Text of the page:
Adam Woodward


Dogman – first look review

Matteo Garrone returns to the crime-stained streets of southern Italy for his latest social realist parable.

Dogs of all shapes and sizes feature in Matteo Garrone’s ninth feature, which sees the Italian director return to his social realist roots with a low-key crime drama that calls to mind his Cannes Grand Jury Prize winner from 2008, Gomorrah. Man’s best friend is not the primary focus here though – as per the title, the film centres around a gentle dog groomer named Marcello (Marcello Fonte), who runs a small shop in a rough neighbourhood somewhere near Napoli.

Given the authentically gritty setting, where everyone is seemingly on the take, it’s unsurprising to learn that Marcello sells cocaine on the side to help pay for regular scuba diving trips with his young daughter. Soon, however, Marcello’s illicit dealings see him become mixed up with a hotheaded local brute named Simone (Edoardo Pesce), who’s quick to take advantage of Marcello’s passive nature and diminutive stature.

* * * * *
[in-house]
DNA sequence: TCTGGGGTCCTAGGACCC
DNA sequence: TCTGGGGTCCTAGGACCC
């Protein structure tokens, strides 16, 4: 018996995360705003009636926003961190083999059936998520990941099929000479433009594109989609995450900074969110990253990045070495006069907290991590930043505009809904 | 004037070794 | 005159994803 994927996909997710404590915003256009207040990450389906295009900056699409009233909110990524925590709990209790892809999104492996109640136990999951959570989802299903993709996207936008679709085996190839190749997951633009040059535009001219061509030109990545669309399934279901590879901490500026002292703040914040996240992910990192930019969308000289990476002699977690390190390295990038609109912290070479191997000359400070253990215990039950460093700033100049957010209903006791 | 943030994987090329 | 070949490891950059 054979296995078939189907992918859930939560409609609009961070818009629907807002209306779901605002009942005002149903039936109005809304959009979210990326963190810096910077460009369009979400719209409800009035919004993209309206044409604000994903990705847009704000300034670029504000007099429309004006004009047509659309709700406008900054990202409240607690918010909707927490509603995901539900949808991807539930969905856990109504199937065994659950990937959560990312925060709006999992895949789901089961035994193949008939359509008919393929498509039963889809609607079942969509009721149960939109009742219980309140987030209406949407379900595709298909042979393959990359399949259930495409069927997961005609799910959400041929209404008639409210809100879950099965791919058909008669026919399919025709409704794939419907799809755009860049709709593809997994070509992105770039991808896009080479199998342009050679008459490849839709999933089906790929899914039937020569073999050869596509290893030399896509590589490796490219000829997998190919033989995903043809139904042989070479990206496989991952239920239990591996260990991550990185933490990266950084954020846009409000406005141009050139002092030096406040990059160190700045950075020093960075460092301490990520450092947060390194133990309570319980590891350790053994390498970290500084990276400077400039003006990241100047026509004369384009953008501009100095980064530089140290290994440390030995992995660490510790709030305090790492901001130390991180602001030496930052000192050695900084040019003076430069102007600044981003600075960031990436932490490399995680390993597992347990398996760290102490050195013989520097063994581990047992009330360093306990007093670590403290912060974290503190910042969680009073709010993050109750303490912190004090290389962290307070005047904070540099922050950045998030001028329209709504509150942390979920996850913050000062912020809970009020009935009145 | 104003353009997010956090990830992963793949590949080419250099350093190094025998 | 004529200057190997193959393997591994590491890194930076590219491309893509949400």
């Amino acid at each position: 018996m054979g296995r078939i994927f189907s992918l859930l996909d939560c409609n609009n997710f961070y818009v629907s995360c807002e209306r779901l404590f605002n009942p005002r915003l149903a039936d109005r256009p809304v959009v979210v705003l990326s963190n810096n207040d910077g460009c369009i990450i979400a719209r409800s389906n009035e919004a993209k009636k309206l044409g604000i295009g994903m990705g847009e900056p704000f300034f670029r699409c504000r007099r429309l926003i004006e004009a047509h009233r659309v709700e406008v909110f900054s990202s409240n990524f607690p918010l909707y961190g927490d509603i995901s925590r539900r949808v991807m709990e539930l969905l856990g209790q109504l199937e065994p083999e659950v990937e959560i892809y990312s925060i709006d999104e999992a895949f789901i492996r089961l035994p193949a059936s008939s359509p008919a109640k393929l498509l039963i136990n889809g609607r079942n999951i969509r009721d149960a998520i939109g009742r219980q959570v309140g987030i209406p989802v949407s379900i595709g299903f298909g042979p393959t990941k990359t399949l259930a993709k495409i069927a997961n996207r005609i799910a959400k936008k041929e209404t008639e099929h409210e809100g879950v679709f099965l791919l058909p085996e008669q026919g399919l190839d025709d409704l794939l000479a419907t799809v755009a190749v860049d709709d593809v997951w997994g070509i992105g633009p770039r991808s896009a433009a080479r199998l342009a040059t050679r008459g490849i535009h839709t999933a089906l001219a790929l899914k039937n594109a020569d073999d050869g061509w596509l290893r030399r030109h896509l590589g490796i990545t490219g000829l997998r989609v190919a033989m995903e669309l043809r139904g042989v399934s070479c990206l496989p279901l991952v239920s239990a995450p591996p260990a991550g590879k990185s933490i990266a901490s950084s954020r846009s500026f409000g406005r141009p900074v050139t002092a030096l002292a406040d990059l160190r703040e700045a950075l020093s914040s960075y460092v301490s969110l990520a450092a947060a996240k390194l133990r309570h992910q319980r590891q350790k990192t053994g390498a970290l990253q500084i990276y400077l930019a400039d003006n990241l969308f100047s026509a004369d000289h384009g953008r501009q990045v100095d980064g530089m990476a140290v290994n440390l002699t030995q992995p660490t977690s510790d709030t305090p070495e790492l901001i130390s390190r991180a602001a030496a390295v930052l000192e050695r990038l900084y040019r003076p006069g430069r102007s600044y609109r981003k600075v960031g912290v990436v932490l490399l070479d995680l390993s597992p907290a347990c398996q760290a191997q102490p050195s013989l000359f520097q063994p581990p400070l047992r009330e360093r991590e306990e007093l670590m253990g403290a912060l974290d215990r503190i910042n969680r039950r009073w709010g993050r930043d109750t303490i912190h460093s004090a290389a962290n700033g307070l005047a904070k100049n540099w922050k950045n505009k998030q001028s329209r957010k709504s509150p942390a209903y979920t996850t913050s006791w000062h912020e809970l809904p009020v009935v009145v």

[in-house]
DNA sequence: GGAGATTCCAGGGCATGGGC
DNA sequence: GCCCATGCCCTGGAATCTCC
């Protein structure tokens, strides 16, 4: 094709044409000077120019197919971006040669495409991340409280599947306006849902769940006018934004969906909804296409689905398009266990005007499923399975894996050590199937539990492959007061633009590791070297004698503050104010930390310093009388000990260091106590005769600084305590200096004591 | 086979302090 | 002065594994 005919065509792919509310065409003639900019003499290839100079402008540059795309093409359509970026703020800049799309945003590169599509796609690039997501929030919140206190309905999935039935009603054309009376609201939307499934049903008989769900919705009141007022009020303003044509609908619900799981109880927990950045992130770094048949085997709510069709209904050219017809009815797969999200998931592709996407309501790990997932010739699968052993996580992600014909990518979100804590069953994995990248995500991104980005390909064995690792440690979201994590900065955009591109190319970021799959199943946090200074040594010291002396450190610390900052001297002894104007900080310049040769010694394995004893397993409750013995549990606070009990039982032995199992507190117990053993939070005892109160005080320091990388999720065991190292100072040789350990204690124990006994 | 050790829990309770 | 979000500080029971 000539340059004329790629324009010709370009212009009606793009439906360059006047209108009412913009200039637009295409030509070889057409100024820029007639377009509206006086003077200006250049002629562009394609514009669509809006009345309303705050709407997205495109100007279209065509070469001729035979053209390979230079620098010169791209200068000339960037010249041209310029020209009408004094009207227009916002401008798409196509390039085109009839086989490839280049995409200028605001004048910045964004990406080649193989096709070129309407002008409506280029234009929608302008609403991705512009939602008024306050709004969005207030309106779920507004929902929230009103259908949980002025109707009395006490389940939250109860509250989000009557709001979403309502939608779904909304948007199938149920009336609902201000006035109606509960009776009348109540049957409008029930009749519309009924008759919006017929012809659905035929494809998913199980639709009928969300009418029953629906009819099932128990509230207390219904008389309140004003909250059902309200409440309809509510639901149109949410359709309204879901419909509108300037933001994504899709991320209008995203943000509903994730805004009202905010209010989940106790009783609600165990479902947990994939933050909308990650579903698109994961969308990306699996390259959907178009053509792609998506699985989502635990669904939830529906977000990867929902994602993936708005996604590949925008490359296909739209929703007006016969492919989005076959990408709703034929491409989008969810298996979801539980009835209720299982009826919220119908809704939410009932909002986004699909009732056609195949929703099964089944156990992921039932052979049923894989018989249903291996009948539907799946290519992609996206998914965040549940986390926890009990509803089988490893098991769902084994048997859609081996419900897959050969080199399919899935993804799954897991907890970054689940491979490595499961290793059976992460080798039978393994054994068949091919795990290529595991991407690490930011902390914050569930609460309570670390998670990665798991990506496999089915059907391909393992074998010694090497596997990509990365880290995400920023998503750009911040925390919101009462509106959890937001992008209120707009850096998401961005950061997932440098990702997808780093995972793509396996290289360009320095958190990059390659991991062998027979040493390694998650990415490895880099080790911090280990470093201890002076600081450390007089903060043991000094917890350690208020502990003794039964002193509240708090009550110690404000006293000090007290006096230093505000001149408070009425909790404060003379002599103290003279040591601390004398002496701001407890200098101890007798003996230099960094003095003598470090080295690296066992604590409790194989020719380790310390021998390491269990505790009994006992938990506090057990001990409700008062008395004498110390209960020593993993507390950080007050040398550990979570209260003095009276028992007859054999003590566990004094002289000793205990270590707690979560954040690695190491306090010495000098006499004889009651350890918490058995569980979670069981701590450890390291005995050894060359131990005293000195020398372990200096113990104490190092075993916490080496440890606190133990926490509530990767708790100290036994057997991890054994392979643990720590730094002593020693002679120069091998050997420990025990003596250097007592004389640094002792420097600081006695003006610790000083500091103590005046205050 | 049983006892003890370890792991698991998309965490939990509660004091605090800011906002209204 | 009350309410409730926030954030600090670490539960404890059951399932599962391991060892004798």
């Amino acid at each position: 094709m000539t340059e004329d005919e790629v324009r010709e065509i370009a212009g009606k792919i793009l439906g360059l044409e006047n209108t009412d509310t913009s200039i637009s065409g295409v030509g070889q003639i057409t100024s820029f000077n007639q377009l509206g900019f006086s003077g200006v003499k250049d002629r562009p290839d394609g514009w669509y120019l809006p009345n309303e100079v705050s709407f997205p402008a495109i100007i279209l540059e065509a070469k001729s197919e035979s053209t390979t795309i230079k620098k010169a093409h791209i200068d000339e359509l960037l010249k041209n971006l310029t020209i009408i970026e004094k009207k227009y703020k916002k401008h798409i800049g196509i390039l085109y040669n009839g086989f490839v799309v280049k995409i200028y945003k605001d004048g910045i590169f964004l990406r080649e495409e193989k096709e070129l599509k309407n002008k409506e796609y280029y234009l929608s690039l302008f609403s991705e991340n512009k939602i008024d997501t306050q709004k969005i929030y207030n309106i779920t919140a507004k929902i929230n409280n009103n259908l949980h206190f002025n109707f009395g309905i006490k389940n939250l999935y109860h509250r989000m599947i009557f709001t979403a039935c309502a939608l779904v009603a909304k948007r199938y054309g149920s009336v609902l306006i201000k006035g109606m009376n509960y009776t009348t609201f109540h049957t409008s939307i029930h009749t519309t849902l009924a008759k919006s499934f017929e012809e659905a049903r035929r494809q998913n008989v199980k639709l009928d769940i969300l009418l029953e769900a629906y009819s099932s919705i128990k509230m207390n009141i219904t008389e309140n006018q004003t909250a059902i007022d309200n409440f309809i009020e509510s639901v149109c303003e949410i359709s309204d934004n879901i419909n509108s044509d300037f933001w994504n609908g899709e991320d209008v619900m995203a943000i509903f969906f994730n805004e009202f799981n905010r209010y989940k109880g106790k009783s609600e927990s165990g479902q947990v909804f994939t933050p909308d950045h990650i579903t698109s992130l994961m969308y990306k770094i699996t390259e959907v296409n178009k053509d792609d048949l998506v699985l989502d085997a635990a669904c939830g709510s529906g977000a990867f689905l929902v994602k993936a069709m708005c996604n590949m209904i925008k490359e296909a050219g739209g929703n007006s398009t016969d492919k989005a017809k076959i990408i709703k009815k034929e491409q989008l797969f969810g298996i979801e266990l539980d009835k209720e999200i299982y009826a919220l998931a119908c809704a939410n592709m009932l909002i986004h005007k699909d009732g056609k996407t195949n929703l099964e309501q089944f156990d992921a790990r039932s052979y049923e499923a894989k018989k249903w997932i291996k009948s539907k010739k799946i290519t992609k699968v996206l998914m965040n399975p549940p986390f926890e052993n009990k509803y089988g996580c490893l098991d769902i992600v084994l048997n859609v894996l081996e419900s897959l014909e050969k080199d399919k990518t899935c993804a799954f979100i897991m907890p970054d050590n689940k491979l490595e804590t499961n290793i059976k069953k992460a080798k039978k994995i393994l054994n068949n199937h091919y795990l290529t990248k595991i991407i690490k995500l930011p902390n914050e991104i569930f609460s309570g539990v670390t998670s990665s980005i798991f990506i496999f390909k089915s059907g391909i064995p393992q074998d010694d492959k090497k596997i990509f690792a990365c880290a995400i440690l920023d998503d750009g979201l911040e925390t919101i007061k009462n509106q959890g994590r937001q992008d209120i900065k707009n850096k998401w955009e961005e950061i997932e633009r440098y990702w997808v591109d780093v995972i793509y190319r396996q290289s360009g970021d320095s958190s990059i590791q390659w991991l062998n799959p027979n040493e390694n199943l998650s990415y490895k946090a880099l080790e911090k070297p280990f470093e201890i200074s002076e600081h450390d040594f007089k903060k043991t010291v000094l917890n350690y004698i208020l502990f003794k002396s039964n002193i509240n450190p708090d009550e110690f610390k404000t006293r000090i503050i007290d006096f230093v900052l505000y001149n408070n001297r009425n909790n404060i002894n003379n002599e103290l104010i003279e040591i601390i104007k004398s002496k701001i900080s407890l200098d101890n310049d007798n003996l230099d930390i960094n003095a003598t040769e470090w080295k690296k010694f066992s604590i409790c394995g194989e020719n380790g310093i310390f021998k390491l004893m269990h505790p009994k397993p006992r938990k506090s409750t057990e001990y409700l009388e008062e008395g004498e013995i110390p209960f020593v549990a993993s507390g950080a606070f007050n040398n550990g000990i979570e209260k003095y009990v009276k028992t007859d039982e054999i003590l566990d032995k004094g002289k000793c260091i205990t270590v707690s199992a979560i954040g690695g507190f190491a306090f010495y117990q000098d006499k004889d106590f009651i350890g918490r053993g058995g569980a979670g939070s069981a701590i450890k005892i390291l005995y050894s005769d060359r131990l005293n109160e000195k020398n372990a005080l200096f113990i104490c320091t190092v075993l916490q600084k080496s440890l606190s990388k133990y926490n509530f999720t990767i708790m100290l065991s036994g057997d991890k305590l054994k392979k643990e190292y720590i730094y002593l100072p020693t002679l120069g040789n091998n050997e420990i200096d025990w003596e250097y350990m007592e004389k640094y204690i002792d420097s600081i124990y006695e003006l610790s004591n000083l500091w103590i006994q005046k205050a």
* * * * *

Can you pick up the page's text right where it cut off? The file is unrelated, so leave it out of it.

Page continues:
Marcello’s unwavering kindness towards animals (in one scene he returns to the scene of a burglary to rescue a chihuahua, which one of the robbers has left to die in a freezer) makes him an instantly endearing character. Although this could be viewed as a cheap ploy from Garrone, the film benefits greatly from the lighter moments where Marcello is shown washing, walking and generally making a fuss over the various pooches in his care.

Dogman is being pitched as an “urban western”, and Nicolai Brüel’s dirt-smudged cinematography certainly adds a layer of grime and gloom to proceedings. Yet while the film is compelling enough as an unsentimental portrait of social decay in southern Italy, it lacks the muscularity and visceral jolt of Garrone’s earlier work. Marcello’s sympathetic putz schtick wears thin after a while (although Fonte works wonders with the material), and there’s a sense of shrugging inevitability about the symbolic act of retribution that closes out the film.

Garrone certainly knows how to construct taut allegorical thrillers on this scale, but following the director’s ambitious, darkly comic Reality and Tale of Tales, which debuted at Cannes in 2012 and 2015 respectively, we were hoping for something with a bit more bite.

Published 17 May 2018

Tags: Cannes Matteo Garrone

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